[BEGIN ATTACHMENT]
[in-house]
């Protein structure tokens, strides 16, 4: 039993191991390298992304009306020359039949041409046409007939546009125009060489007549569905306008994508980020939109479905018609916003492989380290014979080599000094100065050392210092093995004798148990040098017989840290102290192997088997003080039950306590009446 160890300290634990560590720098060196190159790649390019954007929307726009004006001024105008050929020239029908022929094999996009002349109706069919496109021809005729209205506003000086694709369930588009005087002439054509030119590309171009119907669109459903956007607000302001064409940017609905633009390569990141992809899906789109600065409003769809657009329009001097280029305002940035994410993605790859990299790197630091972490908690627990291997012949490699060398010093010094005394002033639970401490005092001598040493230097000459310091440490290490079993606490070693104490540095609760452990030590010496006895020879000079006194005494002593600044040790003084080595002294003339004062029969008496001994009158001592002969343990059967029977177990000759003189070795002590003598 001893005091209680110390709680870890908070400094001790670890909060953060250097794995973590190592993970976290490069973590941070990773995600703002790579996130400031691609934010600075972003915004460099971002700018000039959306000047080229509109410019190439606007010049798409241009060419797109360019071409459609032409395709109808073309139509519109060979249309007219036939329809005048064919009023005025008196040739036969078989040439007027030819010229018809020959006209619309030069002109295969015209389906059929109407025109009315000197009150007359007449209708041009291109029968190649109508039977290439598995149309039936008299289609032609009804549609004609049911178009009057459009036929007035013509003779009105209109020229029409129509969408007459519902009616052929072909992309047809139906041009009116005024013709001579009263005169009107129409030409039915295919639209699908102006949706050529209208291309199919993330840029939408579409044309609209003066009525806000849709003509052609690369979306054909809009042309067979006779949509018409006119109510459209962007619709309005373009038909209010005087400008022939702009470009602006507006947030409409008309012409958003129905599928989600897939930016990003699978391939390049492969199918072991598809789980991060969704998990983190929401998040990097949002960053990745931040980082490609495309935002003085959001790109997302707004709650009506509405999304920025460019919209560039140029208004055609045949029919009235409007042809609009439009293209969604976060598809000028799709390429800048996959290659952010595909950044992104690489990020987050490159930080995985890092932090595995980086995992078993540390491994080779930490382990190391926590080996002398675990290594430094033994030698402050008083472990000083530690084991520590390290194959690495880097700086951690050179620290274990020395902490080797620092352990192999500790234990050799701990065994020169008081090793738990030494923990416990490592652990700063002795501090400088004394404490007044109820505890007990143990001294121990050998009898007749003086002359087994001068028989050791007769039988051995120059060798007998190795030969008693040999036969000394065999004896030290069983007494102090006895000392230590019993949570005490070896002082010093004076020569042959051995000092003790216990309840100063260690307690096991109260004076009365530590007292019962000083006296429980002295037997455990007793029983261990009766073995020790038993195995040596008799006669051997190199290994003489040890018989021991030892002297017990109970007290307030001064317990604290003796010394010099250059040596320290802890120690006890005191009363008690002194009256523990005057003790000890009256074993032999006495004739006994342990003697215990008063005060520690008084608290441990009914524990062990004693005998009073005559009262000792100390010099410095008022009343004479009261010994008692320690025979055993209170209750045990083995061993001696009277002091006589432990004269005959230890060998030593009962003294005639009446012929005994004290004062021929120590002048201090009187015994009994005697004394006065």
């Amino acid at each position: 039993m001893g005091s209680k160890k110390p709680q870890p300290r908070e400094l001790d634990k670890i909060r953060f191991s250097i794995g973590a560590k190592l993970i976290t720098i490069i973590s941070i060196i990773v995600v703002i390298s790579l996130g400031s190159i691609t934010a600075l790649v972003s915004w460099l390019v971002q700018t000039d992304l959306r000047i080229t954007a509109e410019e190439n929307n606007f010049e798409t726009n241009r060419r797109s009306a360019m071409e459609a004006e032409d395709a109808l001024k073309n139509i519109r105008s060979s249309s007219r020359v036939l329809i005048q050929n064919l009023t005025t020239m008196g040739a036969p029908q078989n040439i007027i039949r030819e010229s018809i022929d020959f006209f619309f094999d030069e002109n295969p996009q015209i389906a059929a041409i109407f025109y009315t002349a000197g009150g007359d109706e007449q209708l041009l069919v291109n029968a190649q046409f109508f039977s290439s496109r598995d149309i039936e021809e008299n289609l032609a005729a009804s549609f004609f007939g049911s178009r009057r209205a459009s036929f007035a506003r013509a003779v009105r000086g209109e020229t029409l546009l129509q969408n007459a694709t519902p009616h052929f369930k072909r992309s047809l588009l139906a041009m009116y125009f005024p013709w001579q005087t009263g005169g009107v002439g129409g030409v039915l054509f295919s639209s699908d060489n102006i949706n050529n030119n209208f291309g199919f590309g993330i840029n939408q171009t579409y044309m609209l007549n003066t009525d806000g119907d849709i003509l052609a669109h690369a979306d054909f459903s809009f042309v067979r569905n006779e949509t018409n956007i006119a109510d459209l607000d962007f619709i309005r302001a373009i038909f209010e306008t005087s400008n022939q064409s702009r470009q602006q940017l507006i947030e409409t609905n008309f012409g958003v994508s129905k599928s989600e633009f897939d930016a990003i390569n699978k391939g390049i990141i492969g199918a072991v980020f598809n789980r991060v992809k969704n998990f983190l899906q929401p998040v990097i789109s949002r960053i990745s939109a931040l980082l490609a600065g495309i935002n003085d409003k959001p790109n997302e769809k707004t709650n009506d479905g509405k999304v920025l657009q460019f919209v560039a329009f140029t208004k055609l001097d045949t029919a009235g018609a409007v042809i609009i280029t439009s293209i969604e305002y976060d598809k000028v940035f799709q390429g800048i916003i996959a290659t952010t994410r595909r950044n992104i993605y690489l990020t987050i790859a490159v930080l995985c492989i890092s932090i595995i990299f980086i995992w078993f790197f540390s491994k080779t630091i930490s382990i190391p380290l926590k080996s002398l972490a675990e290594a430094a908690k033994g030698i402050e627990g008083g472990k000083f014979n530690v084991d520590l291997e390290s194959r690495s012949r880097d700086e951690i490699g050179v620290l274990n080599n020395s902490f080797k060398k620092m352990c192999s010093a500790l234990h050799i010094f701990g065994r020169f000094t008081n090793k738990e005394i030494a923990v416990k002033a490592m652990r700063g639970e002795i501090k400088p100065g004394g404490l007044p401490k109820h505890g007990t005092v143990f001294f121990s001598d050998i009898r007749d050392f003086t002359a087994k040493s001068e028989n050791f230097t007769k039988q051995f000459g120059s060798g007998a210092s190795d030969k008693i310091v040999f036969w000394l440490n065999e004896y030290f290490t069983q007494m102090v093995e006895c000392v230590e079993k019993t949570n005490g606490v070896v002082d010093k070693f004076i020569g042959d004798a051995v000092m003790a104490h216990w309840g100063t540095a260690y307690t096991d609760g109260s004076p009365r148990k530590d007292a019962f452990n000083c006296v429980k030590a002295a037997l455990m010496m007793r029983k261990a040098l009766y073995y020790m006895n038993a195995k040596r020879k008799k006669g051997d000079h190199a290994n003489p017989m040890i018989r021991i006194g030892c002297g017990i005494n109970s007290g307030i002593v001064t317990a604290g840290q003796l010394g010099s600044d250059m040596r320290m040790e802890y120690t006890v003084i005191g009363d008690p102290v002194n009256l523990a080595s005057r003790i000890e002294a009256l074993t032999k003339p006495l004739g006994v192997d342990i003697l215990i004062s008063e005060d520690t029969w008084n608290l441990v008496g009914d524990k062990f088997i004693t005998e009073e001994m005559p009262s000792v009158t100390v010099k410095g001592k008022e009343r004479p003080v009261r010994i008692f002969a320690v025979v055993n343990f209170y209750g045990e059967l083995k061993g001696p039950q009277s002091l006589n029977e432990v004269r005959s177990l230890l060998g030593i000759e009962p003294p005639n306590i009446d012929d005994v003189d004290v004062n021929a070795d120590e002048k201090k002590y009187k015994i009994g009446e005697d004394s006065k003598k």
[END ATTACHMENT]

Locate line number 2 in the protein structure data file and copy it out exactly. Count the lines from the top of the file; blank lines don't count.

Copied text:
């Protein structure tokens, strides 16, 4: 039993191991390298992304009306020359039949041409046409007939546009125009060489007549569905306008994508980020939109479905018609916003492989380290014979080599000094100065050392210092093995004798148990040098017989840290102290192997088997003080039950306590009446 160890300290634990560590720098060196190159790649390019954007929307726009004006001024105008050929020239029908022929094999996009002349109706069919496109021809005729209205506003000086694709369930588009005087002439054509030119590309171009119907669109459903956007607000302001064409940017609905633009390569990141992809899906789109600065409003769809657009329009001097280029305002940035994410993605790859990299790197630091972490908690627990291997012949490699060398010093010094005394002033639970401490005092001598040493230097000459310091440490290490079993606490070693104490540095609760452990030590010496006895020879000079006194005494002593600044040790003084080595002294003339004062029969008496001994009158001592002969343990059967029977177990000759003189070795002590003598 001893005091209680110390709680870890908070400094001790670890909060953060250097794995973590190592993970976290490069973590941070990773995600703002790579996130400031691609934010600075972003915004460099971002700018000039959306000047080229509109410019190439606007010049798409241009060419797109360019071409459609032409395709109808073309139509519109060979249309007219036939329809005048064919009023005025008196040739036969078989040439007027030819010229018809020959006209619309030069002109295969015209389906059929109407025109009315000197009150007359007449209708041009291109029968190649109508039977290439598995149309039936008299289609032609009804549609004609049911178009009057459009036929007035013509003779009105209109020229029409129509969408007459519902009616052929072909992309047809139906041009009116005024013709001579009263005169009107129409030409039915295919639209699908102006949706050529209208291309199919993330840029939408579409044309609209003066009525806000849709003509052609690369979306054909809009042309067979006779949509018409006119109510459209962007619709309005373009038909209010005087400008022939702009470009602006507006947030409409008309012409958003129905599928989600897939930016990003699978391939390049492969199918072991598809789980991060969704998990983190929401998040990097949002960053990745931040980082490609495309935002003085959001790109997302707004709650009506509405999304920025460019919209560039140029208004055609045949029919009235409007042809609009439009293209969604976060598809000028799709390429800048996959290659952010595909950044992104690489990020987050490159930080995985890092932090595995980086995992078993540390491994080779930490382990190391926590080996002398675990290594430094033994030698402050008083472990000083530690084991520590390290194959690495880097700086951690050179620290274990020395902490080797620092352990192999500790234990050799701990065994020169008081090793738990030494923990416990490592652990700063002795501090400088004394404490007044109820505890007990143990001294121990050998009898007749003086002359087994001068028989050791007769039988051995120059060798007998190795030969008693040999036969000394065999004896030290069983007494102090006895000392230590019993949570005490070896002082010093004076020569042959051995000092003790216990309840100063260690307690096991109260004076009365530590007292019962000083006296429980002295037997455990007793029983261990009766073995020790038993195995040596008799006669051997190199290994003489040890018989021991030892002297017990109970007290307030001064317990604290003796010394010099250059040596320290802890120690006890005191009363008690002194009256523990005057003790000890009256074993032999006495004739006994342990003697215990008063005060520690008084608290441990009914524990062990004693005998009073005559009262000792100390010099410095008022009343004479009261010994008692320690025979055993209170209750045990083995061993001696009277002091006589432990004269005959230890060998030593009962003294005639009446012929005994004290004062021929120590002048201090009187015994009994005697004394006065």